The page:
How millennials can become millionaires

How millennials can become millionaires

The media is full of stories about how millennials are doomed to live poverty-stricken lives.

But it doesn’t have to be that way.

If you’re a millennial, you can become a millionaire by following this three-step formula:

  • Minimise your expenditure
  • Maximise your earnings
  • Invest the difference

Sorry if you were expecting a get-rich-quick scheme. This is actually a get-rich-slowly scheme. And time isn’t the only requirement – hard work and discipline are also needed. But if you’re prepared to work hard and stay disciplined for years rather than months, you really can become a millionaire.

Minimise your expenditure

Here are 10 simple things you can do to reduce your spending:

  1. Cook your own meals rather than eating out
  2. Exercise outdoors rather than at the gym
  3. More public transport, less Uber
  4. More library, less Amazon
  5. Make your own coffee
  6. Buy less ‘stuff’
  7. When you do buy stuff, wait for sales
  8. Quit smoking
  9. Party less
  10. Stop paying credit card interest – either pay off your card in full each month or cut up your card

Imagine you saved $5,000 per year by using some or all of these ideas. That would add up to $150,000 over 30 years.

If you were to invest that $5,000 each year and generate an annual return of 3 per cent, you’d finish with $250,013 over 30 years. A 5 per cent return would give you $353,804. A 7 per cent return would give you $510,365. No wonder Einstein called compound interest the eighth wonder of the world.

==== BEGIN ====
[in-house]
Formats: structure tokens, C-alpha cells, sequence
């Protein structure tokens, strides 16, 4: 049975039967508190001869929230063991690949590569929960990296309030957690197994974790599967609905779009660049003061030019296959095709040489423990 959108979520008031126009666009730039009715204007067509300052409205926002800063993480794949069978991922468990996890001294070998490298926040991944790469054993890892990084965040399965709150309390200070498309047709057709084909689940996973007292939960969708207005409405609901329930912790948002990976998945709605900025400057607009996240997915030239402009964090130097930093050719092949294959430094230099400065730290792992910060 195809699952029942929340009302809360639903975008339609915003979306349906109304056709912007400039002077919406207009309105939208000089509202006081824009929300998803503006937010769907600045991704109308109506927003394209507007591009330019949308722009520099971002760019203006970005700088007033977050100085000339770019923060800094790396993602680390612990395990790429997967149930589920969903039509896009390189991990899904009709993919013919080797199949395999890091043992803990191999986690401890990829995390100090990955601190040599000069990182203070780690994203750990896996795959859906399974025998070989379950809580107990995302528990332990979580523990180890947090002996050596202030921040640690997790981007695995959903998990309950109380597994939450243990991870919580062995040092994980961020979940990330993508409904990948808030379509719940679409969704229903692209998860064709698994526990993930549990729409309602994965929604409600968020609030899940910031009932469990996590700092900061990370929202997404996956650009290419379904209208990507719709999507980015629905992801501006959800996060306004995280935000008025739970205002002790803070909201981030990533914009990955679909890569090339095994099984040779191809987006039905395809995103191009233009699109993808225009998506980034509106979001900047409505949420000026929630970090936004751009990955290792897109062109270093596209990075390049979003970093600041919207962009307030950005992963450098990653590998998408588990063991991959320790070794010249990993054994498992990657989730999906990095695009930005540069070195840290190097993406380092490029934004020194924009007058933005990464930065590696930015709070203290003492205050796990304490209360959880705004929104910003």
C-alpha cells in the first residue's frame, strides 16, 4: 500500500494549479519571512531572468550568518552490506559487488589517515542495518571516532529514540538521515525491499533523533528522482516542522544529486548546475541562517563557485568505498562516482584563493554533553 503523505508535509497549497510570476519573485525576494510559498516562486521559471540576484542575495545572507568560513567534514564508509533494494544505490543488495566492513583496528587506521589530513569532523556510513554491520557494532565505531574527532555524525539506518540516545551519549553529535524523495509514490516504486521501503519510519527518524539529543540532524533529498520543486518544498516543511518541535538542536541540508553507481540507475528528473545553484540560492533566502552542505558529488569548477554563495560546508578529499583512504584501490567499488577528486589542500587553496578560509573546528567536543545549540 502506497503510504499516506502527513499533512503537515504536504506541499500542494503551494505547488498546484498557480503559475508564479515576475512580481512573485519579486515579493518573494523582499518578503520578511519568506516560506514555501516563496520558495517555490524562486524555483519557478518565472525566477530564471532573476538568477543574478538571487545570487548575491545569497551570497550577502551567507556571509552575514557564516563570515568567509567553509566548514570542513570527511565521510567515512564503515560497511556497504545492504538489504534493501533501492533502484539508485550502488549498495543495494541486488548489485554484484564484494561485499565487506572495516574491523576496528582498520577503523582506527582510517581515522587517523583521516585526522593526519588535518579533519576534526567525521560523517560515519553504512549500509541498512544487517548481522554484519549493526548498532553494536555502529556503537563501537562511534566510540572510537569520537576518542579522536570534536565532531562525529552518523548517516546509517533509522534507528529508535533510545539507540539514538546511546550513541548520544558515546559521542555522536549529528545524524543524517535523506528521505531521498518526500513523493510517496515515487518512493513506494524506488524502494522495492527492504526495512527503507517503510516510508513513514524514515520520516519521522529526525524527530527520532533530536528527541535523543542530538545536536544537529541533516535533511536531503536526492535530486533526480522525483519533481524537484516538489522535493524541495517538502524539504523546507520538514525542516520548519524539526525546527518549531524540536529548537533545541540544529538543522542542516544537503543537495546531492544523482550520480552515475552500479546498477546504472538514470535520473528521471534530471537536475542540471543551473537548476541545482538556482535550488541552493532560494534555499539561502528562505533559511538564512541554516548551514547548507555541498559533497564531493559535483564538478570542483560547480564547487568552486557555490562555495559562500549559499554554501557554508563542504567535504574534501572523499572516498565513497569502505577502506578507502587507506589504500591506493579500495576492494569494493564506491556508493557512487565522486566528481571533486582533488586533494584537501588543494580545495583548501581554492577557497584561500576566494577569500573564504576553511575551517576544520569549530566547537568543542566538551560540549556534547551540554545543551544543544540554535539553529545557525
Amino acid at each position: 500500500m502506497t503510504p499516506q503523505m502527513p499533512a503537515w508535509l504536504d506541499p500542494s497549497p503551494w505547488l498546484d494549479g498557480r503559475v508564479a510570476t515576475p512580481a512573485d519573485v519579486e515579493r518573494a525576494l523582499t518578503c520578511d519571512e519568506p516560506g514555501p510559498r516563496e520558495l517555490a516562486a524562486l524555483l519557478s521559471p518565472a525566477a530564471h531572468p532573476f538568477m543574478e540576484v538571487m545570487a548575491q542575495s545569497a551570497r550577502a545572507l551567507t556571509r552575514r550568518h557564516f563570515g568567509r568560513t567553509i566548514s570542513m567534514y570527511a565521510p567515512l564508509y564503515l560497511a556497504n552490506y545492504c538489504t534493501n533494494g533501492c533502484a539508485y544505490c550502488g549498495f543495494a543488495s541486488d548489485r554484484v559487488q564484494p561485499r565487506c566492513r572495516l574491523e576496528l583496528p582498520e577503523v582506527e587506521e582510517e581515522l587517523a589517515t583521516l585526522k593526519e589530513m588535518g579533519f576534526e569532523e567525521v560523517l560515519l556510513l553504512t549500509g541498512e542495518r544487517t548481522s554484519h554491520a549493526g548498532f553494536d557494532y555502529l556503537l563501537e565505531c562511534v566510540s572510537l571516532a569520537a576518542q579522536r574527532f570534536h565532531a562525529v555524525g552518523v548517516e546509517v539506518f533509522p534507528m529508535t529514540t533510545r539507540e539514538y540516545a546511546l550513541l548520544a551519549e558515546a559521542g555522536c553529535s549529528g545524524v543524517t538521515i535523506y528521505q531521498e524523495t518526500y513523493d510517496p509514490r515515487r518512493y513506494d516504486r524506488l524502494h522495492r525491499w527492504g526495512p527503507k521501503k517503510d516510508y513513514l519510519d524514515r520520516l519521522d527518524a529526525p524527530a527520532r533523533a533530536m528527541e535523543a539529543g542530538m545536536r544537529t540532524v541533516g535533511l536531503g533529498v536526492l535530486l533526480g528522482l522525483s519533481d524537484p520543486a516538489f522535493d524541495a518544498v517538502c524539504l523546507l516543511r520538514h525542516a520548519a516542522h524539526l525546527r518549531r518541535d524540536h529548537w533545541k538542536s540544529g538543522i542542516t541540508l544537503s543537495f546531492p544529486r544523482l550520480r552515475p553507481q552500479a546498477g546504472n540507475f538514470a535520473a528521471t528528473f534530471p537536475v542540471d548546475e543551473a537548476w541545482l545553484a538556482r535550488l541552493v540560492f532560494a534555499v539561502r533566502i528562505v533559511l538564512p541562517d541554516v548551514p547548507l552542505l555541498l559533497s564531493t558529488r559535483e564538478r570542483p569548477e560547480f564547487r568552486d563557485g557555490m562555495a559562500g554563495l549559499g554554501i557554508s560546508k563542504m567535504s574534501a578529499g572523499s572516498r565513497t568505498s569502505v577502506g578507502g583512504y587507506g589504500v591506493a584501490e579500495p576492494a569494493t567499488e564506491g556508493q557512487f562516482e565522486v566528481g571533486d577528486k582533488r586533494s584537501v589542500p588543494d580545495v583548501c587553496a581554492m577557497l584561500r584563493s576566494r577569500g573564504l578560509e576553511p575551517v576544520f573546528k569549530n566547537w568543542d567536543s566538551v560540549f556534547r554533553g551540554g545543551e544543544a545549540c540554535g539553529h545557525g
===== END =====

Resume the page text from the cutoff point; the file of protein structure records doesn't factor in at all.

Maximise your earnings

Here are five simple things you can do to increase your income:

  1. Ask for a raise
  2. Do more overtime or work more shifts
  3. Get a higher-paying job
  4. Get a second job or do some freelancing
  5. Make money through the sharing economy – Uber, Airbnb, Spacer, Car Next Door, Parkhound, DogVacay

Let’s say you managed to increase your income by $5,000 over the next 12 months and that your income then held steady for the 29 years after that. Well, based on the figures above, you’d accumulate an extra $150,000 to $510,365 over the next three decades.

Invest the difference

The final part of the three-step millionaire formula is to invest your extra money – provided this fits in with your specific financial position and goals. Of course, you should always seek professional advice, because investing carries risk.

There’s an old debate about whether it’s better to invest in property or shares. But people often overlook a third asset class, one that can produce impressive long-term returns.

It’s superannuation.

We’re not talking about the superannuation your employer pays you – we’re talking about additional pre-tax contributions, known as salary-sacrificing.

“This is typically a tax-effective strategy if you earn more than $37,000 a year,” as ASIC explains. That’s because salary-sacrificed contributions are taxed at just 15 per cent.

If your annual salary is $65,000 and you salary-sacrifice $10,000, your income tax will fall from $12,672 to $10,922, for a saving of $1,750. Free money! Plus, your super fund will have an extra $10,000 to invest on your behalf.

If you’re looking for low-risk investments outside super, you might want to consider savings accounts, term deposits or bonds. Another possible investment strategy would be to adopt a mix of lower-risk and higher-risk options.

Again, whatever your preference, seek professional advice before you invest.